To read more from Daniel, visit his blog: Sic Et Non.
Notes from a book that I picked up in England several years ago: Daniel Clark, Dead or Alive? The Truth and Relevance of Jesus’ Resurrection (Nottingham UK: Inter Varsity Press, 2007):
First of all, a fundamentally important point:
If Jesus’ life gives a strong indication that there is someone out there, and that he claimed to be God, it is his resurrection that substantiates his claim. Who can overcome death? No mere human can. (26)
If the Christian claim that Jesus rose from the dead is true, then our searching for ‘somebody out there’ can stop, because we will have irrefutable evidence that there is a God. More than that, Jesus teaches us definitively, and shows us clearly, what God is like. (30)
Secondly, picking up on that fundamentally important point in order to expand upon several other quite important things:
We don’t need to guess any more about whether God exists, because he has shown himself in Jesus. We don’t need to guess any more about what God is like, because in Jesus, we can see exactly what he’s like.
It’s worth exploring God’s character briefly, as we see it revealed in Jesus.
- On reading about Jesus’ dealings with the sick and bereaved in his day, we discover that God is immensely caring: on many occasions, Jesus was ‘deeply moved’, ‘filled with compassion’, or wept when confronted with hurting people.
- We find that God is interested in people no matter what their background or history. Jesus mixed with an extraordinary variety of people (prostitutes, farmers, tax-collectors and political leaders; party-goers and social recluses; Jews, Samaritans and Gentiles), and showed that he was willing to cross social, political, religious and racial boundaries. And although Jesus saw thousands of people as he travelled, he would frequently pick out individuals — those who tried to hide in a crowd as well as those who hid from the crowd — and meet them at their point of need.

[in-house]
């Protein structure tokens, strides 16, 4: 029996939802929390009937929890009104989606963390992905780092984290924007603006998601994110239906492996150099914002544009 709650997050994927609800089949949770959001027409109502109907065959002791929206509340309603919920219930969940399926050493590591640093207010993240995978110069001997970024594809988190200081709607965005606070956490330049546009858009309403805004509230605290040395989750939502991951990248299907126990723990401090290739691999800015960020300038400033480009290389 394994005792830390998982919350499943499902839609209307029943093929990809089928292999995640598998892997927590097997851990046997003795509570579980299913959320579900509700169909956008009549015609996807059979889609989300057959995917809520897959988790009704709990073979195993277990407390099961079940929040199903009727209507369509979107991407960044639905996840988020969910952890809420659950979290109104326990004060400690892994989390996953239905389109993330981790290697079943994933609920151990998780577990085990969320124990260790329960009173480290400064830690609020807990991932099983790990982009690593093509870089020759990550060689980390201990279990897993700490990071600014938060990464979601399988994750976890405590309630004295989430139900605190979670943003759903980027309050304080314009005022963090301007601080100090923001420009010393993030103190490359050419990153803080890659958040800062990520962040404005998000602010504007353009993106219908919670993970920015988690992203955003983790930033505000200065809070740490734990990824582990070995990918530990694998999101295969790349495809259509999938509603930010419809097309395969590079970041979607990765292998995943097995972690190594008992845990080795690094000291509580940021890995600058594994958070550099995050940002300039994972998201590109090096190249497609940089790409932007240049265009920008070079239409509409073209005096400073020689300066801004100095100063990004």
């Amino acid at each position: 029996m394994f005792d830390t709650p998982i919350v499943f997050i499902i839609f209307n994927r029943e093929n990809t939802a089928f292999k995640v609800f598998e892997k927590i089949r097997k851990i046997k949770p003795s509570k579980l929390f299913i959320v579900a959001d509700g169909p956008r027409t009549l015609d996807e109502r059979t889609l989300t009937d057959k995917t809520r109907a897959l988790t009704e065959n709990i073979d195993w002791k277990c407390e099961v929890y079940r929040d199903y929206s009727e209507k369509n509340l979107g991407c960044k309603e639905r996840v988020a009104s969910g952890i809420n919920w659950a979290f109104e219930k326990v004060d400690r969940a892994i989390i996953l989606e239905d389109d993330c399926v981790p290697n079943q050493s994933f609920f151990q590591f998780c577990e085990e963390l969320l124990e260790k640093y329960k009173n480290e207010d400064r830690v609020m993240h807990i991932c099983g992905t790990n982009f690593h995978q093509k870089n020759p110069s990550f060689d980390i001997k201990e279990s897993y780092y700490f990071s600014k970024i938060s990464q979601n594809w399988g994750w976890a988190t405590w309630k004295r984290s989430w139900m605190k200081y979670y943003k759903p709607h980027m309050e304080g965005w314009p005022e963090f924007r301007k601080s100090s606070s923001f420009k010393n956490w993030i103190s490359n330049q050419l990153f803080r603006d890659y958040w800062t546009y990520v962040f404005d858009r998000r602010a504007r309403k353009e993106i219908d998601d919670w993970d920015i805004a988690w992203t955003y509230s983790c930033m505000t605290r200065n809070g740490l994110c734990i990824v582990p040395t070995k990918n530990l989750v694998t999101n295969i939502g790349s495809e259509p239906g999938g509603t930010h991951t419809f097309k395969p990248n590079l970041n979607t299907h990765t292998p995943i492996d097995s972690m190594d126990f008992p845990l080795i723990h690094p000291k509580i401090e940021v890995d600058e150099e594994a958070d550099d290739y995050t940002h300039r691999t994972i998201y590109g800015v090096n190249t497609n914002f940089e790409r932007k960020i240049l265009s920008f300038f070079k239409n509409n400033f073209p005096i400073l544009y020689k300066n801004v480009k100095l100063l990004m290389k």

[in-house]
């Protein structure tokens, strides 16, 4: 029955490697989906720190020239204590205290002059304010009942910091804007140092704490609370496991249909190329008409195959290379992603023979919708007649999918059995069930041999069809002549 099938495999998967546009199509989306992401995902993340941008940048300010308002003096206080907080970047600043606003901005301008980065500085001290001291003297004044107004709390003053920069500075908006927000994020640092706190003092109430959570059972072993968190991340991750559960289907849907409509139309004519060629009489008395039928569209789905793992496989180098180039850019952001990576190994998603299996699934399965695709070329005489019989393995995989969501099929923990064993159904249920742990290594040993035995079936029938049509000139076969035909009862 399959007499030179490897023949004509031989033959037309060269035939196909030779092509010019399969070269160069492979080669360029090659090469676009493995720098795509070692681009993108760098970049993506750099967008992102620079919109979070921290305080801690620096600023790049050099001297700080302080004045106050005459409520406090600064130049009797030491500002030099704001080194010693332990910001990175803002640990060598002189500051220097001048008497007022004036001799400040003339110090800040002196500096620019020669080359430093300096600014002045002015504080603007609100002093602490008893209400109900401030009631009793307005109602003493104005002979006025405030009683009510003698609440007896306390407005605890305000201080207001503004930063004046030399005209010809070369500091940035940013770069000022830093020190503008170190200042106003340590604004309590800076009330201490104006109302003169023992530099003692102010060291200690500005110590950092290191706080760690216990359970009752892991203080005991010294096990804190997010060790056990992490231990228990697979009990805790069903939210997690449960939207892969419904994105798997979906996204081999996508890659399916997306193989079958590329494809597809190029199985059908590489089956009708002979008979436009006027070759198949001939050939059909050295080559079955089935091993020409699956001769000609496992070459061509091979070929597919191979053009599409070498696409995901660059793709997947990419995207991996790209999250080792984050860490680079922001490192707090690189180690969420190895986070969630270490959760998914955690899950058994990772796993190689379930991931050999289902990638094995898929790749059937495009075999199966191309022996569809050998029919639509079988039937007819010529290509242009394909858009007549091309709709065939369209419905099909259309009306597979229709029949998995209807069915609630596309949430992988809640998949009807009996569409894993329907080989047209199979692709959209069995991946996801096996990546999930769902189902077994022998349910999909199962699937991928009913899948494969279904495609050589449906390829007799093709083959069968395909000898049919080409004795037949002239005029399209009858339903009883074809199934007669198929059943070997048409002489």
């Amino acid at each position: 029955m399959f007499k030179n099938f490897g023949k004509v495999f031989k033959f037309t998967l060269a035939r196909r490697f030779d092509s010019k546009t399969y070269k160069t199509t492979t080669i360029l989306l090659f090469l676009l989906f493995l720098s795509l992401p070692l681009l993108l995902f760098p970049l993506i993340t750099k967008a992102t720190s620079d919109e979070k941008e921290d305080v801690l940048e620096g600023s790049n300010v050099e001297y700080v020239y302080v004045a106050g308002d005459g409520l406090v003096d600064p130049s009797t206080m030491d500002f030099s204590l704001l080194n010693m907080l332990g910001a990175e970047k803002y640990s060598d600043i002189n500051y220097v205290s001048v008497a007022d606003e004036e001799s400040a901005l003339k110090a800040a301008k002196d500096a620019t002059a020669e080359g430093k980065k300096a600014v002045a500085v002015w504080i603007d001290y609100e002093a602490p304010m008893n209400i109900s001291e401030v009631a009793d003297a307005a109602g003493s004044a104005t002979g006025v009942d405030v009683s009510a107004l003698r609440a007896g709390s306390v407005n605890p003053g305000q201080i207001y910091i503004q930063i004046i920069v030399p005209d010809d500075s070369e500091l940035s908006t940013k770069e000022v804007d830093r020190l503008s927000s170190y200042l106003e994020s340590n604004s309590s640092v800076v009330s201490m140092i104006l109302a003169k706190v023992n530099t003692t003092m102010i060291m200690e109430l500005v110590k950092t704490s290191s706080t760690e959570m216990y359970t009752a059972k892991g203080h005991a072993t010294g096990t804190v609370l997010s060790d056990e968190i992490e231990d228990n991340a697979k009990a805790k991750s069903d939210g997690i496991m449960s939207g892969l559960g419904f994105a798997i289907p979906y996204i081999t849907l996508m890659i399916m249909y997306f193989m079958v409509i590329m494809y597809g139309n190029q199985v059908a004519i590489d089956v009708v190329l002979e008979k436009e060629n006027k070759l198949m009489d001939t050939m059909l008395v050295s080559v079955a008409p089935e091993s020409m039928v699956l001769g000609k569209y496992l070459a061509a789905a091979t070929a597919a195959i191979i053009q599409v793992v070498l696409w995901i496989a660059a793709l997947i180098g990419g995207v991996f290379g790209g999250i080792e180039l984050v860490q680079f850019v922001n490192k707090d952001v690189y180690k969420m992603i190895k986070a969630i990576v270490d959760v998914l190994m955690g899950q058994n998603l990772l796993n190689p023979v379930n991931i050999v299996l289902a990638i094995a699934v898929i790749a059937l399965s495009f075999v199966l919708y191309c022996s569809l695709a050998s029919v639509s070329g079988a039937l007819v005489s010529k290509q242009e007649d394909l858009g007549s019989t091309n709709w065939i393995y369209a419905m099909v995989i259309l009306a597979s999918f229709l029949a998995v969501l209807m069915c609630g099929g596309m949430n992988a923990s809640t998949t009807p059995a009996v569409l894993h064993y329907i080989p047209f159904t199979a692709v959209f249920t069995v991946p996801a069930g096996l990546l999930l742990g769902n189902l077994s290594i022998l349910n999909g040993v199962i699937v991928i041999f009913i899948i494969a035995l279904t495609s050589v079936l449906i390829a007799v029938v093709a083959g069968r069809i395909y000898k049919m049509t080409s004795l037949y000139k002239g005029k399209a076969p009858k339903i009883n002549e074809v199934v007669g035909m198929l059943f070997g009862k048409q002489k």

- Jesus was particularly radical in his attitude towards women: in a society that viewed them as distinctly second-class, Jesus was not embarrassed to spend time with women and count them among his followers.
In all this, it’s clear from the vast crowds that followed Jesus wherever he went that he appealed to ordinary, everyday people. In fact, Jesus was very clear that his target audience wasn’t the religious people, it was those who thought themselves beyond the scope of organized religion. I know of one church that advertises itself as ‘A church for people who don’t go to church’: those are exactly the sort of people Jesus was, and is, after. (28-30)
As to the last paragraph, I can’t fully agree. In my view, the Lord clearly loves both religious and unreligious people; he values the former as much as he values the latter. But I get the point, and I’m sympathetic to it.